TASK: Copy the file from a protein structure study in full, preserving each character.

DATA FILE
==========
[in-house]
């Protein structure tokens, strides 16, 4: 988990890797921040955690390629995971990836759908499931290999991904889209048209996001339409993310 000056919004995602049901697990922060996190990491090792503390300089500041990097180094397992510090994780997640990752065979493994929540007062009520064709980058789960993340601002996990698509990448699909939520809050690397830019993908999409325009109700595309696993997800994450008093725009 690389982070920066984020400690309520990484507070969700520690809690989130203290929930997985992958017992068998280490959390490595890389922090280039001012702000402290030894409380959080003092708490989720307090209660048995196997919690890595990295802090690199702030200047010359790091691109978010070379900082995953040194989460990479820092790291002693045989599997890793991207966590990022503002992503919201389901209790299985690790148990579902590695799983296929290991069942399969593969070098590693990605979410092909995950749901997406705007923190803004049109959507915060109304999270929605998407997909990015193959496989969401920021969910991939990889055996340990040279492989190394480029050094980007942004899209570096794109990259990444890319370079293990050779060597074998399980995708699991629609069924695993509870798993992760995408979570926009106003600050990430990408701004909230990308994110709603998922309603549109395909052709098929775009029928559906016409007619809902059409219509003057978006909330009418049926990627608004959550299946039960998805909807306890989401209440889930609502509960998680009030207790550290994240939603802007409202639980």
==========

[in-house]
């Protein structure tokens, strides 16, 4: 988990890797921040955690390629995971990836759908499931290999991904889209048209996001339409993310 000056919004995602049901697990922060996190990491090792503390300089500041990097180094397992510090994780997640990752065979493994929540007062009520064709980058789960993340601002996990698509990448699909939520809050690397830019993908999409325009109700595309696993997800994450008093725009 690389982070920066984020400690309520990484507070969700520690809690989130203290929930997985992958017992068998280490959390490595890389922090280039001012702000402290030894409380959080003092708490989720307090209660048995196997919690890595990295802090690199702030200047010359790091691109978010070379900082995953040194989460990479820092790291002693045989599997890793991207966590990022503002992503919201389901209790299985690790148990579902590695799983296929290991069942399969593969070098590693990605979410092909995950749901997406705007923190803004049109959507915060109304999270929605998407997909990015193959496989969401920021969910991939990889055996340990040279492989190394480029050094980007942004899209570096794109990259990444890319370079293990050779060597074998399980995708699991629609069924695993509870798993992760995408979570926009106003600050990430990408701004909230990308994110709603998922309603549109395909052709098929775009029928559906016409007619809902059409219509003057978006909330009418049926990627608004959550299946039960998805909807306890989401209440889930609502509960998680009030207790550290994240939603802007409202639980």